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Protect Your New College Student: Important Financial & Medical Documents

Picture of Randall E. White

Randall E. White


We find ourselves in the season of celebration for high school graduates, and it’s a time when many families are filled with both excitement and anticipation as their children embark on their college journeys. While this new chapter is filled with hope and promise, it’s only natural for parents to experience a range of emotions and concerns about the new college student experience. We want nothing but the best for our children, and their safety, well-being, and ability to navigate the responsibilities of college life become paramount in our minds. However, by taking proactive measures, like completing the four important documents we’ll discuss below, it’s possible to alleviate some of our parental worries.

Understanding the Importance of These Documents

Let’s clarify exactly why these documents matter before we delve into the details.

Parenting is a lifelong journey that doesn’t stop when our children turn 18, even though they’re considered adults in the eyes of the law. We might still see ourselves in the roles of protectors and decision-makers for our children, but the attainment of legal adulthood comes with a shift in our rights. While you might have full trust in your new college student and in their ability to make good choices, an unexpected emergency situation can present a challenge.

If you’re familiar with the Health Insurance Portability and Accountability Act (HIPAA), you know it’s about health information privacy. In essence, it sets guidelines for medical providers regarding the disclosure of patient information. It does include provisions for medical professionals to exercise judgment during emergencies, but they may hesitate to do so if they lack an established relationship with the patient or their family. Of course, this could be a common occurrence in a college town, where many students are new to the area.

Hopefully, your college student will never encounter a medical emergency. Still, it can be comforting to take proactive measures to gain peace of mind and legal protections. The presence of HIPAA regulations means that in the event your child requires immediate hospitalization, you will not have immediate access to their medical records, nor will you possess the authority to make medical decisions on their behalf. If you don’t have the appropriate documentation in place, healthcare providers are bound by law and won’t be able to disclose your adult child’s information, even if they genuinely want to. However, you can navigate this challenge by understanding the implications of these circumstances and taking preemptive action, which is what we’ll discuss below.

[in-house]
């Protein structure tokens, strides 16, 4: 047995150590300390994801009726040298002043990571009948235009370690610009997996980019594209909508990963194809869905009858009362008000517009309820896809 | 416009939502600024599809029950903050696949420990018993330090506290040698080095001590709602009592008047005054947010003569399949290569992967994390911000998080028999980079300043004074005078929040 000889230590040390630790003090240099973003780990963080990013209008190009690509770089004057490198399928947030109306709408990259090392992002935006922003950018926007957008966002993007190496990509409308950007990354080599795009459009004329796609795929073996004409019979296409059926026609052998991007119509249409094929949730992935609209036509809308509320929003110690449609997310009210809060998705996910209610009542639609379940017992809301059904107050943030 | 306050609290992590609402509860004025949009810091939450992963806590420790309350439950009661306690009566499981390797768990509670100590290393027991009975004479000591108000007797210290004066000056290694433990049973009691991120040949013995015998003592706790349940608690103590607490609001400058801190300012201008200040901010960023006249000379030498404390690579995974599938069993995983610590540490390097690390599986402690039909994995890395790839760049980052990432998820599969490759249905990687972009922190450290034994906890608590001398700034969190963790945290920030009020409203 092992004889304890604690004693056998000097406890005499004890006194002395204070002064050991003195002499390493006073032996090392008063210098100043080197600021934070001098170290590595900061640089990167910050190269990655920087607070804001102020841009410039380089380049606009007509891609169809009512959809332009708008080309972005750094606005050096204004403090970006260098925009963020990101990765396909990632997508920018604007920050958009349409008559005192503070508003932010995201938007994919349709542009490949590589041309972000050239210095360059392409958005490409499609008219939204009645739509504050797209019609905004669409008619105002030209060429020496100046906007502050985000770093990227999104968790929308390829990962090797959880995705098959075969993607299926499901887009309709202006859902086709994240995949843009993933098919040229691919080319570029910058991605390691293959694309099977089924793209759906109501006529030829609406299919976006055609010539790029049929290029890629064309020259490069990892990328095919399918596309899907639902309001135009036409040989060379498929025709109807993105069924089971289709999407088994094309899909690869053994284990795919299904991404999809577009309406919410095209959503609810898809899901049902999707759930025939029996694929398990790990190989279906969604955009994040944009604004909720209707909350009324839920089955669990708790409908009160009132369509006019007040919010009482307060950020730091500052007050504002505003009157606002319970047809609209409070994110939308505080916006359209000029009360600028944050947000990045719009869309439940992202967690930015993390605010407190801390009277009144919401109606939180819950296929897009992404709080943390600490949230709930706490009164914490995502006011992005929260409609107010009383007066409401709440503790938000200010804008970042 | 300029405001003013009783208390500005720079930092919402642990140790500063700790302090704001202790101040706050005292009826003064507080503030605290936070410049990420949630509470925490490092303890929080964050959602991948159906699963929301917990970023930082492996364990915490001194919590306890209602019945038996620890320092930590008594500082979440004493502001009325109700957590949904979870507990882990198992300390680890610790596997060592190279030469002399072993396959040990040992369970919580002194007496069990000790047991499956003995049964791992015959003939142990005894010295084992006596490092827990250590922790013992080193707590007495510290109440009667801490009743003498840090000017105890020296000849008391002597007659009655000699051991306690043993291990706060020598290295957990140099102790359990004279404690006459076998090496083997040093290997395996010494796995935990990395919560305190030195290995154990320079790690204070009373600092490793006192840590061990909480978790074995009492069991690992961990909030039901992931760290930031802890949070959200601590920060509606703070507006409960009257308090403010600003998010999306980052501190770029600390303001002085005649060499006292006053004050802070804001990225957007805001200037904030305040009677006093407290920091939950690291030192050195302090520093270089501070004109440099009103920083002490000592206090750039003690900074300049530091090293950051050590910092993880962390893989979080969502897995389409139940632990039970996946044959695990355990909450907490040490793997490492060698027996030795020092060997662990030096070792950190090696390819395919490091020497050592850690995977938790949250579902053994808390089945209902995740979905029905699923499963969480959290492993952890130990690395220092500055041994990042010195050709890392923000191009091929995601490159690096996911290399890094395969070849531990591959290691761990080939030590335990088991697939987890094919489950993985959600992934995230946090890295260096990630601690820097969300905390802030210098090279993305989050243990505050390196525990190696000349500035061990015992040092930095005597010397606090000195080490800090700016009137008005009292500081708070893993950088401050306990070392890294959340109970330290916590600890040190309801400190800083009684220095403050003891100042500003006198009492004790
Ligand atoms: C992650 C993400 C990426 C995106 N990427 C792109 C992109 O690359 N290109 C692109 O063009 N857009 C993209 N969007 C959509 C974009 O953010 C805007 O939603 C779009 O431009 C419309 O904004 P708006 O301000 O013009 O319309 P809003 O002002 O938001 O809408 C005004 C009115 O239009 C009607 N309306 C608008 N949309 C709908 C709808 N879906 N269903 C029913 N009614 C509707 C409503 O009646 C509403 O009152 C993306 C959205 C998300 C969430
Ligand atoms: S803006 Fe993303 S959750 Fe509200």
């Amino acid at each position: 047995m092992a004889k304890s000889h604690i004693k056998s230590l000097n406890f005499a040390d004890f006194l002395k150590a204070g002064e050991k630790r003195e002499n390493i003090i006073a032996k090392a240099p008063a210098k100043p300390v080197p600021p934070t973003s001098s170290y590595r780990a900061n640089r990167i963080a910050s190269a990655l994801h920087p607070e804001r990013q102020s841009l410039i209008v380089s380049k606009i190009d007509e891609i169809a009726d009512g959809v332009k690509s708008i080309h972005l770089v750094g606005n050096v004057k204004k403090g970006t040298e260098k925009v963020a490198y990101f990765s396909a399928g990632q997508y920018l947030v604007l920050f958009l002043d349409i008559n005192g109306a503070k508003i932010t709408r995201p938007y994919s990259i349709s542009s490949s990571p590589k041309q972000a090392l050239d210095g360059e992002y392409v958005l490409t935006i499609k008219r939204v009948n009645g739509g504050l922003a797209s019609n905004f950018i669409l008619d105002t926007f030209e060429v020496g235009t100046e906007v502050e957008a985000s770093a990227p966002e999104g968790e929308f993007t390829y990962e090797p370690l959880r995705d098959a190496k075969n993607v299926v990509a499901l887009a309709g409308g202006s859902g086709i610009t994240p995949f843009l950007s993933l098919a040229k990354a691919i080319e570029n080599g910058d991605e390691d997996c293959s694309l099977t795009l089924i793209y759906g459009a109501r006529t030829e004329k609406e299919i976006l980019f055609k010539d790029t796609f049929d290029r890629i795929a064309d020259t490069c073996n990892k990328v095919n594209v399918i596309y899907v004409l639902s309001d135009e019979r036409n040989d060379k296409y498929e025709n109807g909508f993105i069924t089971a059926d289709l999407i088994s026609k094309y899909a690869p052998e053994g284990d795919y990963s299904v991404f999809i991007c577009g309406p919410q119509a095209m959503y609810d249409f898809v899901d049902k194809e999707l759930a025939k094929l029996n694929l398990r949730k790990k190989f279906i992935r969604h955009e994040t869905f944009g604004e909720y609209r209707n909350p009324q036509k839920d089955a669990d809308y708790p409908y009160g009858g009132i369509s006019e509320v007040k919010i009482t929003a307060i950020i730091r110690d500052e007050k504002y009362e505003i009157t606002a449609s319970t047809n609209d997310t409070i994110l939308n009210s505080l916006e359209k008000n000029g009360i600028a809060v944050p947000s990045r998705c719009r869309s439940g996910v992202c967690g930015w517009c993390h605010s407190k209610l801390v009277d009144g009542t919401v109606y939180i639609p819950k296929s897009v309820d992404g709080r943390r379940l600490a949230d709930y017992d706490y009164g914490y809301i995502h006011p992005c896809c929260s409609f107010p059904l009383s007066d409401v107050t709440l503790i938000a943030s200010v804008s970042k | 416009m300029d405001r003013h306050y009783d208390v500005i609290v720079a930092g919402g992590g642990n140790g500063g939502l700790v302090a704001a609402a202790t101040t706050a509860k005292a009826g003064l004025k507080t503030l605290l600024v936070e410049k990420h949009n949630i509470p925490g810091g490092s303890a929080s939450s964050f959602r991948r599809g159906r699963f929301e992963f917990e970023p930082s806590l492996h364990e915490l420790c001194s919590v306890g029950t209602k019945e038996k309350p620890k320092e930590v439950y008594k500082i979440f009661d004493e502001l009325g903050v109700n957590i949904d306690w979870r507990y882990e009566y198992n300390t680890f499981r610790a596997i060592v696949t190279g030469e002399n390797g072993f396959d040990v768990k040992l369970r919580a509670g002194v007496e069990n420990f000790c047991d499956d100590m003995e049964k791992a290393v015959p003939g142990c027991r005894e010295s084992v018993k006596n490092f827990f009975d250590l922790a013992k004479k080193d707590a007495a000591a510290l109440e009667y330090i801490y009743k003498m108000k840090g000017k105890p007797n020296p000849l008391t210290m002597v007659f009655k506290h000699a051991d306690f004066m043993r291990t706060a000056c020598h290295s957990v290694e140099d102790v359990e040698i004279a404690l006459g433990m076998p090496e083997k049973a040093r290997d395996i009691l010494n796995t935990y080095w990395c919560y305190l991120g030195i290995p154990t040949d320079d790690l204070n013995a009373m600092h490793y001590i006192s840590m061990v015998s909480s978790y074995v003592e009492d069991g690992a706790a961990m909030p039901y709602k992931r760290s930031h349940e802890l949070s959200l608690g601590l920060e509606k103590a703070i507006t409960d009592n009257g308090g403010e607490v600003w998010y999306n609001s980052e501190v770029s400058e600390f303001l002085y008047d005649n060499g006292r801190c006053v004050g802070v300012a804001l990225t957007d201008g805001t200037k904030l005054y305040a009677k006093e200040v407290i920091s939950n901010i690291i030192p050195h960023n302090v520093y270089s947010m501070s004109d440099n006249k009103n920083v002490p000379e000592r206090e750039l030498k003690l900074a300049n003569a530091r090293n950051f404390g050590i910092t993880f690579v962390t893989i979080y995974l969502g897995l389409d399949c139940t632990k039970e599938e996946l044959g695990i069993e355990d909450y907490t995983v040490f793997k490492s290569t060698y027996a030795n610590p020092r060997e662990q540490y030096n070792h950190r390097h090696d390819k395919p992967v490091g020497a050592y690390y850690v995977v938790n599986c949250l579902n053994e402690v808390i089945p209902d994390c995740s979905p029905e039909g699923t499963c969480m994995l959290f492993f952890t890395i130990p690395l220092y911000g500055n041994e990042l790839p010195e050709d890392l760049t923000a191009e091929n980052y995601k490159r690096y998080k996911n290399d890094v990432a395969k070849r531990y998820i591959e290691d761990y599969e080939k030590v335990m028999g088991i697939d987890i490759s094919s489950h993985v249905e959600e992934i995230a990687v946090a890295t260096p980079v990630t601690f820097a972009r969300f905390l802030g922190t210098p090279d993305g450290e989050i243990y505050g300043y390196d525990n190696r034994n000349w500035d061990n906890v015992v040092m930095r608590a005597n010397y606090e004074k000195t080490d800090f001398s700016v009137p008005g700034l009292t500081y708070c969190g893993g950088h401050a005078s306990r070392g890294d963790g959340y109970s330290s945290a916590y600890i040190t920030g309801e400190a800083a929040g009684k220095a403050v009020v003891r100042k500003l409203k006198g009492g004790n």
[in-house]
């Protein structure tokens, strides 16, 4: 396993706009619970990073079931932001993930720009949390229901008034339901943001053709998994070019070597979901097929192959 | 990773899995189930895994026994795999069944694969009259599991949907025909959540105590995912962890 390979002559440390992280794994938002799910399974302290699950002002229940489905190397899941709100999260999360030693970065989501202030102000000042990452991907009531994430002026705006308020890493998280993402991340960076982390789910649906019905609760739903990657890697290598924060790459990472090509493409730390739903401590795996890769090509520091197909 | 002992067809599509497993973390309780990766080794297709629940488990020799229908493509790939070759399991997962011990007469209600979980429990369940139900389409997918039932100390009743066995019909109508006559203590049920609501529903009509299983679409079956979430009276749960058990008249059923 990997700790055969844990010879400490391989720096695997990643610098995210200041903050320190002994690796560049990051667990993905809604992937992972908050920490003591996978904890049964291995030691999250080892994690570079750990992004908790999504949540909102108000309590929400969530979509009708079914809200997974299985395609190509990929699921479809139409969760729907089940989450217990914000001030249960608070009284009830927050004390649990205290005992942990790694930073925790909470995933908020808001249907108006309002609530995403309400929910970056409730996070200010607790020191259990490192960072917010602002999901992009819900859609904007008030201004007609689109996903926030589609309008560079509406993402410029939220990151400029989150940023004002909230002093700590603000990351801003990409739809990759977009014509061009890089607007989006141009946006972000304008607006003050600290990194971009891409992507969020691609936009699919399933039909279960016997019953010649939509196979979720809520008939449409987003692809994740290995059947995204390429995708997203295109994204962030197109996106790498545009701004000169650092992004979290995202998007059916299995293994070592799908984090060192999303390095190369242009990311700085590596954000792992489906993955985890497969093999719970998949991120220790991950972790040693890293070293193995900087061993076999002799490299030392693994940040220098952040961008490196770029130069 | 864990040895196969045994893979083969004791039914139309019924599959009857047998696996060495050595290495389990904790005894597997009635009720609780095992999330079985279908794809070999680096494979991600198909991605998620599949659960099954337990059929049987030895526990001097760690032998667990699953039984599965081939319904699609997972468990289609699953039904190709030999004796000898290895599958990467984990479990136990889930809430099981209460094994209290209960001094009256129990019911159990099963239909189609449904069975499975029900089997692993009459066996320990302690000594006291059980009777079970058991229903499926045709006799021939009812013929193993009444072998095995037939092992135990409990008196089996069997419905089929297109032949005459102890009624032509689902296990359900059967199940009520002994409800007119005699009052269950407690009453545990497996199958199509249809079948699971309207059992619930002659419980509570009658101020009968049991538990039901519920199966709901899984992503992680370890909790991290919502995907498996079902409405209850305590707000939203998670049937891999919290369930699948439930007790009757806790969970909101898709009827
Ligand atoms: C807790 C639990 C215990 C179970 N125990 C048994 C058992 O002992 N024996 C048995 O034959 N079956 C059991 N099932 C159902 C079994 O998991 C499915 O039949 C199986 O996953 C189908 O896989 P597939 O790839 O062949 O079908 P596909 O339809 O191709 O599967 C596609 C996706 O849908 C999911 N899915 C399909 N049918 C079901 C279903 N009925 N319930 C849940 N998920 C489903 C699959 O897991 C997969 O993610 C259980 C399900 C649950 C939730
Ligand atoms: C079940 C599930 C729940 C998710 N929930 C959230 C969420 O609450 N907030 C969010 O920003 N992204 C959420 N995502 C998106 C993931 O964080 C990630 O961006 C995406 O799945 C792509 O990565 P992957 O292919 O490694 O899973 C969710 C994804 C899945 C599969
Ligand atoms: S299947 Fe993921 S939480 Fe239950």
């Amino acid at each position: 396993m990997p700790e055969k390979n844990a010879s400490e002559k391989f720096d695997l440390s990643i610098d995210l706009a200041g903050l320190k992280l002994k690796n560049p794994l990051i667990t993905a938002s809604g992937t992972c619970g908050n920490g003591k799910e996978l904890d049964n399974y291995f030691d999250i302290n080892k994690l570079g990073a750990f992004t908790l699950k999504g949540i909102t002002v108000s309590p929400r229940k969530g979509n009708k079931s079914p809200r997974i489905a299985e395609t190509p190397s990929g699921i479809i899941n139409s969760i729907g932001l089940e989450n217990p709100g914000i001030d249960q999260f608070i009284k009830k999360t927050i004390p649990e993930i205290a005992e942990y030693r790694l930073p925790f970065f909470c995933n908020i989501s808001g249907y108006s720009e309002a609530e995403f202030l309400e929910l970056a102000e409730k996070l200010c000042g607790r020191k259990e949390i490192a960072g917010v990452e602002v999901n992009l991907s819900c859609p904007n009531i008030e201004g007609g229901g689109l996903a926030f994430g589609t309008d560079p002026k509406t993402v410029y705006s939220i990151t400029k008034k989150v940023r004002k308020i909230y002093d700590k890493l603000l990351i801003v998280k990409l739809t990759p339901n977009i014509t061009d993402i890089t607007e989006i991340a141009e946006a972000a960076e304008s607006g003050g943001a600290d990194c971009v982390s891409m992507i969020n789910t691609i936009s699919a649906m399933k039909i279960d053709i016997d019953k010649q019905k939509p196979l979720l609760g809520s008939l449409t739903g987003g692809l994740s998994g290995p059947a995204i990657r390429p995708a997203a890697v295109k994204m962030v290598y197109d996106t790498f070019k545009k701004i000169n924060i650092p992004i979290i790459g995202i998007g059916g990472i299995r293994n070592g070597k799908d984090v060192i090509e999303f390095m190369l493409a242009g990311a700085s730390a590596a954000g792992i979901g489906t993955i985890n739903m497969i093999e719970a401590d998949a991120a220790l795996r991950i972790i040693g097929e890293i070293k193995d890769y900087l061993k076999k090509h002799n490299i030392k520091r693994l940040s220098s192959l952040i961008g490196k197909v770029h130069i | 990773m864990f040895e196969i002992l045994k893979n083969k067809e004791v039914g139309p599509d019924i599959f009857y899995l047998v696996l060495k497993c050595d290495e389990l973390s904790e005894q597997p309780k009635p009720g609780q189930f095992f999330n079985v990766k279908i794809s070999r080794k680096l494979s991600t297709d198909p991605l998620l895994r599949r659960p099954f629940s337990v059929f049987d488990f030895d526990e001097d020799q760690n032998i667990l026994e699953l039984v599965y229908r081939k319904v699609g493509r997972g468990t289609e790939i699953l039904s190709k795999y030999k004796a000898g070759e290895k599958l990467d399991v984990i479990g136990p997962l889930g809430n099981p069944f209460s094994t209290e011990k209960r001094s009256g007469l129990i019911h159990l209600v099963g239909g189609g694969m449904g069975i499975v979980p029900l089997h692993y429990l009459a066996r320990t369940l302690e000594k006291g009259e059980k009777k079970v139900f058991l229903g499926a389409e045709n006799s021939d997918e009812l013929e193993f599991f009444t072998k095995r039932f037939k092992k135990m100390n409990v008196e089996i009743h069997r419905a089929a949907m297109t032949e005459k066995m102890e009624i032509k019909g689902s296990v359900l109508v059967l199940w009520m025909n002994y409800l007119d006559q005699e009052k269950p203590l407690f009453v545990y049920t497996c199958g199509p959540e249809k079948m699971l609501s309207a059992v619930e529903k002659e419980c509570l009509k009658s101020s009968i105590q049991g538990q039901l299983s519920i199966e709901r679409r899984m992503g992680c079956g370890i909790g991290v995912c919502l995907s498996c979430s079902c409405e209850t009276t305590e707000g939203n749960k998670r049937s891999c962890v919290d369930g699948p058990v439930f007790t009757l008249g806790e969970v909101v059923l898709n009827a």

Four Documents to Help You and Your Child Prepare for College

To ensure that you maintain access to vital health information and have the ability to make informed decisions in the best interest of your child, whether they are in college or facing any other emergency situation, it is crucial to have the following essential documents in place:

1.     Medical Power of Attorney

Establishing a Medical Power of Attorney, commonly referred to as a healthcare proxy, is vital to ensure you have the necessary authority to make medical decisions for your college student in the event of their incapacity. This legally binding document empowers you as their trusted agent, enabling you to act on their behalf when they are unable to make medical choices independently. By taking this important step, you can have peace of mind knowing that you have the legal authority to advocate for your child’s well-being and make crucial medical decisions when they most need your support.